The Wonderful 101 NYCC 2012 Hands-On Preview

Wonderful 101 NYCC

Nintendo came to New York Comic Con with a huge presence this year, bringing a slew of Wii U titles along for the ride. Among the most prominent was The Wonderful 101, Platinum Games’ single-player action title formerly known as “Project P-100.” I was able to secure some hands-on demo time of this interesting, Pikmin-like take on superheroes.

There’s not a lot of background knowledge needed before jumping into The Wonderful 101. The Earth is under attack from giant aliens and it’s up to a conglomeration of heroes to recruit citizens to the cause to take down the menace together. Players will encounter citizens in shock of the destruction and then turn the collective fear to determination by drawing a circle around them on the Wii U’s gamepad. This action will inspire these citizens, give them domino masks, and allow them to join your group… just like Pikmin. The larger the group of citizens, the stronger they become… just like Pikmin. Wonderful 101 also sports unique morph powers that will rise in power depending on how many heroes are attacking. The sword morph attack, for example, will have a longer reach and be able to hit enemies from a great distance with a bigger group.

Wonderful 101 Combat

Defense will be key in maintaining a high number of heroes, as taking damage will cause your citizens to be knocked unconscious and leave the group. They aren’t lost forever, however, as running up to these dazed protectors will wake them up and bring them back to the battle.  This can turn into a distraction that leaves an opening for additional attacks, so be sure to pick and choose when to revive fallen mates. The dodge and guard buttons will be a huge factor in keeping the group alive, so use them freely.

When on the attack, The Wonderful 101 offers solid options for different situations and employs a system that prevents the overuse of special attacks. A battery meter determines how many times players can use these morph abilities, and it can only be recharged with the standard rush attack.

To properly morph, players will need to make the appropriate shape on the GamePad or with the right analog stick and press the A button to activate.There are three choices when it comes to these abilities. The first is a fist meant for up-close encounters and the turning of nobs for doors and puzzles. Second comes the aforementioned sword, which seems to excel at mid-range and area-of-effect damage. The third and final morph, the gun, takes skill in precision and will provide a long-range option should players need to maintain their distance.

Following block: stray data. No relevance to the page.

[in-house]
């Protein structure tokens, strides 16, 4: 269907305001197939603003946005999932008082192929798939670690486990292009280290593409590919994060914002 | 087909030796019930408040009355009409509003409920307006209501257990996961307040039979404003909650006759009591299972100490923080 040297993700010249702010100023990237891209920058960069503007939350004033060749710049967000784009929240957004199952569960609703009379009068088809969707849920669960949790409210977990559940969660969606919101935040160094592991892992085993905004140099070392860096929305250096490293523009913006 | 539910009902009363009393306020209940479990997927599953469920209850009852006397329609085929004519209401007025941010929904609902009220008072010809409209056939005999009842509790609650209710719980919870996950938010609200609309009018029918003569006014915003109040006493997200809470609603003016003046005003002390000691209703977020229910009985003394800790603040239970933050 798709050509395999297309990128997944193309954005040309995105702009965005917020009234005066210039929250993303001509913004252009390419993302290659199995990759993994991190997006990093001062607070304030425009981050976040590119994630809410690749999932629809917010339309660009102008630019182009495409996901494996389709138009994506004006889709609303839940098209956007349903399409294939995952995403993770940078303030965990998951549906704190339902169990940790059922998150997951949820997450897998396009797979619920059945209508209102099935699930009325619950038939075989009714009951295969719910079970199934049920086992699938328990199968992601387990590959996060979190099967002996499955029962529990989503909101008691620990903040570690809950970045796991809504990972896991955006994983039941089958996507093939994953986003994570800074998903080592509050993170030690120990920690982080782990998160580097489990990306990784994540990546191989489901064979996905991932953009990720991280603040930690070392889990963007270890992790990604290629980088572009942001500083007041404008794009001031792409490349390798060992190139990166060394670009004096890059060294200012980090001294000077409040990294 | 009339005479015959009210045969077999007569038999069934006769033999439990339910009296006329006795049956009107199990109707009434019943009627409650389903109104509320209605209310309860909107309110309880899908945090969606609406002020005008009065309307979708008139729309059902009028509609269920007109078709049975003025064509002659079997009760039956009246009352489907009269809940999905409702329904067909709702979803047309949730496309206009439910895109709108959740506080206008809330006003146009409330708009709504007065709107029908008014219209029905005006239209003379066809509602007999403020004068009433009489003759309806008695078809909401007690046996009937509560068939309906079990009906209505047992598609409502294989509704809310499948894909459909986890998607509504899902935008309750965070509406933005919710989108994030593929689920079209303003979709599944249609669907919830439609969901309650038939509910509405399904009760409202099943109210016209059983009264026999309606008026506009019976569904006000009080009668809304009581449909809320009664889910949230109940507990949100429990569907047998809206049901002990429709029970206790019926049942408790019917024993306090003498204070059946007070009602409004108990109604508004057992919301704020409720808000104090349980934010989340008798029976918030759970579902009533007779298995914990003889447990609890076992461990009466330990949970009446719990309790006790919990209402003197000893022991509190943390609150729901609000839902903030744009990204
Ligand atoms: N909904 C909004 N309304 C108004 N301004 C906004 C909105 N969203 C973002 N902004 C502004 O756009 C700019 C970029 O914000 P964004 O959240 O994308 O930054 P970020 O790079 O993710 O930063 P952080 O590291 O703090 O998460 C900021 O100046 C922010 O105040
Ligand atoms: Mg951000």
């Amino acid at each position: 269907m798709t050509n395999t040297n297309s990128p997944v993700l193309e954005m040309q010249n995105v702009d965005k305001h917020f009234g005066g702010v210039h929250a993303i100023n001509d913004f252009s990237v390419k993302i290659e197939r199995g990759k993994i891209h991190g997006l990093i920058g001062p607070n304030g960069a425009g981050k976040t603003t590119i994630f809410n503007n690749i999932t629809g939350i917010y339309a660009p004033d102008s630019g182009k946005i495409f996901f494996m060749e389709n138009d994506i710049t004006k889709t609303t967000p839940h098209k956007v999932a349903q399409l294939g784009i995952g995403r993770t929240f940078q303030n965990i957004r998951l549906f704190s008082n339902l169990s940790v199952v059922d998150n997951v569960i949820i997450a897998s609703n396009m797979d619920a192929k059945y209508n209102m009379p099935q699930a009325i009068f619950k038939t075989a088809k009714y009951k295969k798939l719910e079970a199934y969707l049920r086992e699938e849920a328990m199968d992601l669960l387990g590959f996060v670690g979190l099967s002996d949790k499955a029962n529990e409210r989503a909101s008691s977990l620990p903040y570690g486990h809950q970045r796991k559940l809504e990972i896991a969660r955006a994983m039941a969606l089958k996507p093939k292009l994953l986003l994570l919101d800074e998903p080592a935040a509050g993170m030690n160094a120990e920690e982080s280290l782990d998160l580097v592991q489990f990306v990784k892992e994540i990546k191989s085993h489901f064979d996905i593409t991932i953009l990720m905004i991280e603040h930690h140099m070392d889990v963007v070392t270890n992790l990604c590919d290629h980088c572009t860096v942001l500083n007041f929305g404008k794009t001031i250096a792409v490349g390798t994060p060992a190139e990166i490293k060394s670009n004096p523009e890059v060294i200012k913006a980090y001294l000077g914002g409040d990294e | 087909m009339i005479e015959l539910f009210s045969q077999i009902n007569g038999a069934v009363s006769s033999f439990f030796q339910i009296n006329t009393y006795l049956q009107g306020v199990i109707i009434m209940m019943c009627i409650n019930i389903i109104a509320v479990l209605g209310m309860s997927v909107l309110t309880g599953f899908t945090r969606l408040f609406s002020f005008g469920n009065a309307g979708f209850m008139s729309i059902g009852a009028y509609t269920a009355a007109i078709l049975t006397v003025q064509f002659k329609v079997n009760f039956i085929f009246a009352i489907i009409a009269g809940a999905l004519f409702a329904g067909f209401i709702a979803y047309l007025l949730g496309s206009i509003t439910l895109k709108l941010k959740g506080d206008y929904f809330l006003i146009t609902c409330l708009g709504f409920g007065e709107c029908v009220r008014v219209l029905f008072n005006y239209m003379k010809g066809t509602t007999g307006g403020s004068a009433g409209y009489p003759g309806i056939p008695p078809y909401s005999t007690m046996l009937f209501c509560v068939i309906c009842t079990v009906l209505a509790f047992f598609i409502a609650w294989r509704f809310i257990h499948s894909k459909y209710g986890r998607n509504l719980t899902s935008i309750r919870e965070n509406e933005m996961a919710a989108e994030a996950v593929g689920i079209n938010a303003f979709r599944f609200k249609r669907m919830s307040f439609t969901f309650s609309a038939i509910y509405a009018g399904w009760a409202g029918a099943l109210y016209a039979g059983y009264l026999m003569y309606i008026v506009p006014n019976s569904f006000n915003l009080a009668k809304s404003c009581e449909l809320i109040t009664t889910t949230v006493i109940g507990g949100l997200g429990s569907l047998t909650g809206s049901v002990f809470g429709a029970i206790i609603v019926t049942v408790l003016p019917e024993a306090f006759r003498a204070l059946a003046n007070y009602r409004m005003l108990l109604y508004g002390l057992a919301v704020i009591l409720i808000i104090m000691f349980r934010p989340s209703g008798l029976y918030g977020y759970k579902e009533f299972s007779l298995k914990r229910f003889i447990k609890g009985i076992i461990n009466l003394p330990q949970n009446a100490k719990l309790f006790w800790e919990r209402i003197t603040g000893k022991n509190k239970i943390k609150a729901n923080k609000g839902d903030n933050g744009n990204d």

Wonderful 101 Boss

Morph abilities and hero recruitment aren’t the only ways Wonderful 101 is looking to capitalize on the Wii U’s capabilities. At one point, my heroes had to enter into a warehouse to solve a puzzle, and while the TV screen remained on the exterior of the building, my GamePad screen changed to an interior view. My attention then shifted on the screen in my hands as I matched numbers on the inside to those shown on the outside. Upon solving the puzzle and leaving the warehouse, the action returned to the TV.

Another interesting use of the Wii U GamePad occurred at the end of the demo, where my heroes came across a movie-monster-sized robot. Having jacked a ride on the behemoth’s arm, vulnerable bubbles emerged from the boss’ metal carapace. After destroying enough of them, my heroes then had to do the same to the opposite arm, which could only be reached by drawing a chain on the GamePad that connected the two. If more moments like this are included in the final product, players will be forced to stay on their toes.

While I wasn’t able to slay the giant tin can destroying the city, I still walked away impressed with The Wonderful 101. The intelligent use of the GamePad and diversity in the game’s combat options give Wonderful 101 a strong and fun design, even with obvious similarities to Pikmin. The game should not be overlooked when it launches exclusively for the Wii U sometime during the new console’s launch window.


					

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Author: Mike Murphy View all posts by
Mike has been playing games for over two decades. His earliest memories are of shooting ducks and stomping goombas on NES, and over the years, the hobby became one of his biggest passions. Mike has worked with GamerNode as a writer and editor since 2009, giving you news, reviews, previews, a voice on the VS Node Podcast, and much more.

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